Bulbs grown in an informal lawn can make a spectacular display. The key is to keep the appearance informal and natural. The best method of achieving this is to scatter your chosen bulbs on top of the lawn. Wherever each bulb lands, dig a hole with a strong trowel and plant according to the required bulb height. Replace the soil and gently firm to remove any air pockets. Avoid treading on this area of lawn as this may result in the bulb becoming damaged. A good time saving method for larger areas is to remove the turf and plant the bulbs underneath en masse. Once the new shoots appear, leave the lawn mowing until they have finished flowering and the leaves have started to die back.
For a more spectacular display, bulbs should be planted in groups. The size of the group depends on the type of bulb. See the table below for details on some of the recommended densities
|Bulbs per metre squared|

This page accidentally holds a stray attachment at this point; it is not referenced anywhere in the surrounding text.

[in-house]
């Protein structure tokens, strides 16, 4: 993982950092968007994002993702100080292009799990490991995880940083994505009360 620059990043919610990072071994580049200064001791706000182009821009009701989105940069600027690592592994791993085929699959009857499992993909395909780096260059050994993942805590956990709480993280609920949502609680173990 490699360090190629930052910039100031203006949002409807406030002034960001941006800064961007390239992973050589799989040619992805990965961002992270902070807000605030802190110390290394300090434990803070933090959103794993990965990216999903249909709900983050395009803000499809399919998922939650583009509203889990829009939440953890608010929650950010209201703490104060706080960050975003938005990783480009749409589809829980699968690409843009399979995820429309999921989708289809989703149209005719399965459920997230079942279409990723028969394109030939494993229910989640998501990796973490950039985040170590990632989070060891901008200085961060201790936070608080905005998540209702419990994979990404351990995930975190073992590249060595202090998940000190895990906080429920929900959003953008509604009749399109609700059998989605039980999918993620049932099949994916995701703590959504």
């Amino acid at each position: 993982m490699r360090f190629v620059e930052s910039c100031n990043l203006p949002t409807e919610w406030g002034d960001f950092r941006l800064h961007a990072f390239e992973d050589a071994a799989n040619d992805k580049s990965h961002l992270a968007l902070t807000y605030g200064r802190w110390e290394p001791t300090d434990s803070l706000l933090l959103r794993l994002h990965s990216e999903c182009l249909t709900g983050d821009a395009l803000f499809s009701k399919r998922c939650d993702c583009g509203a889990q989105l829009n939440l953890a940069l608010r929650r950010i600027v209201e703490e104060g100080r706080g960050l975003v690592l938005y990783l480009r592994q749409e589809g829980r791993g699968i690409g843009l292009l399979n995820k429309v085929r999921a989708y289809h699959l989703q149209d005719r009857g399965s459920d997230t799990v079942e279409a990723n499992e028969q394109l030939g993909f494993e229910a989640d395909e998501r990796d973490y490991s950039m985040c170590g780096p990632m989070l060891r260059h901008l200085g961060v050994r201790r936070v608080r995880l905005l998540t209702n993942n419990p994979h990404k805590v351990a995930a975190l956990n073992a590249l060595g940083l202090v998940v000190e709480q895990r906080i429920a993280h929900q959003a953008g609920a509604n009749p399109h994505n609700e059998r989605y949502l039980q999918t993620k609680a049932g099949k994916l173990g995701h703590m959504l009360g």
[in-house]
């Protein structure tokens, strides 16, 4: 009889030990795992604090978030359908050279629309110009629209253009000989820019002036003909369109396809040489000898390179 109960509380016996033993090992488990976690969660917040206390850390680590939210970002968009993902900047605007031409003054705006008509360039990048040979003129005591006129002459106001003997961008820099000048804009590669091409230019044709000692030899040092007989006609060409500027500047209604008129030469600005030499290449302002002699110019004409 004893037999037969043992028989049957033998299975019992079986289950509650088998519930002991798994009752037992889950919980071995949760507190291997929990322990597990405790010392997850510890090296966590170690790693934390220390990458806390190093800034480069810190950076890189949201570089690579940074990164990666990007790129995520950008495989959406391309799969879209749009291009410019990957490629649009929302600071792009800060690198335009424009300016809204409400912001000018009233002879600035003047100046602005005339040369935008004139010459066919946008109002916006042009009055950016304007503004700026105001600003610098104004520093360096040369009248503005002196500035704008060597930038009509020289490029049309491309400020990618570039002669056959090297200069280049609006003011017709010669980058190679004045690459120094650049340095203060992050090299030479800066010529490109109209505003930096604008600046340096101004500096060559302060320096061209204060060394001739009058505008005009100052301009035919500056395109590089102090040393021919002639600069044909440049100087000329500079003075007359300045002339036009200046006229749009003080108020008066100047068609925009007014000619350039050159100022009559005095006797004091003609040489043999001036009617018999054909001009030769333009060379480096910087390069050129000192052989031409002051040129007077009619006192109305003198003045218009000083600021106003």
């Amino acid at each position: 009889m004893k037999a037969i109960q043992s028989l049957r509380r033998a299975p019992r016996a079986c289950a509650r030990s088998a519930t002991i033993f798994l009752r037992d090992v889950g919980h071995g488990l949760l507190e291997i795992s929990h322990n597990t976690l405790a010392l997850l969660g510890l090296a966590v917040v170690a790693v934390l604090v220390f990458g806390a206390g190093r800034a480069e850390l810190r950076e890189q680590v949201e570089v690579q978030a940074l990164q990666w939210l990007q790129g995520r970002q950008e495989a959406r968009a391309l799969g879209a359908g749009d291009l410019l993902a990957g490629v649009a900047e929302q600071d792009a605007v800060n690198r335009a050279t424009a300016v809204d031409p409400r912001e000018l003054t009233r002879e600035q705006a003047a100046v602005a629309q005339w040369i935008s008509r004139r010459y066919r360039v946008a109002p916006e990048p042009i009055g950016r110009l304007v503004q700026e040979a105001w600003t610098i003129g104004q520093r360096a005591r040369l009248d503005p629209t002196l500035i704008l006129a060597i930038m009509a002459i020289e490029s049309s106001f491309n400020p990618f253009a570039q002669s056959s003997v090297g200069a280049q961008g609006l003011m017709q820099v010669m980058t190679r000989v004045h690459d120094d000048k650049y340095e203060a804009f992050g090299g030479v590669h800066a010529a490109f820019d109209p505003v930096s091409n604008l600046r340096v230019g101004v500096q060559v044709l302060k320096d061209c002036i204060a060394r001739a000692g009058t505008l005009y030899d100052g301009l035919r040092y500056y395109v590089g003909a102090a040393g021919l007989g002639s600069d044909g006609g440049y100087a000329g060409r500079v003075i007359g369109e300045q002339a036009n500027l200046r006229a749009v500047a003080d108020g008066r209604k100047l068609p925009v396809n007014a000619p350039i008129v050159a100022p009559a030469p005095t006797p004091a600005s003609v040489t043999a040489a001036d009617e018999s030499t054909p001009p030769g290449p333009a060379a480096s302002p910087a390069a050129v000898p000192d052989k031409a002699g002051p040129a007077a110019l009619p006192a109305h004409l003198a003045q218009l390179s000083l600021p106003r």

|Crocus chrysanthus 'Snow Bunting'||75|
|Fritillaria meleagris Britheg||225|
|Galanthus nivalis 'Flore Pleno' (double)||225|
|Galanthus nivalis 'Lili Wen Fach' (single)||225|
|Narcissus 'Tete a Tete'||75|
|Tulipa 'Red Riding Hood'||50|
After planting your bulbs, ensure that the ground around them does not get trampled or squashed, as this can cause the bulbs below to break, which in turn will hinder their growth. Keep the planting areas well watered throughout the growing period. Pay extra care and attention to any bulbs in containers and pots as they will require more water than those in flower borders and beds. Although they can look ugly, plant tags are essential for remembering where you planted your bulbs, and will prevent you from accidently digging them up in the spring and summer. To promote a good show of flowers next year, feed your bulbs every 7-10 days with a high-potassium feed, such as Westland Gro-Sure Tomato Plant Food. Begin to feed them once the shoots appear and stop once the foliage has started to die back.
Tulips and other bulbs re-flower well if they are removed from the soil. After flowering, remove the seed heads and wait for the foliage to die back. Once this has happened, lift the bulbs from the ground, clean off any soil and store them in boxes or net bags in a cool, dry place until next year.
Subscribe to our newsletter for special deals and exclusive offers Sign Up Now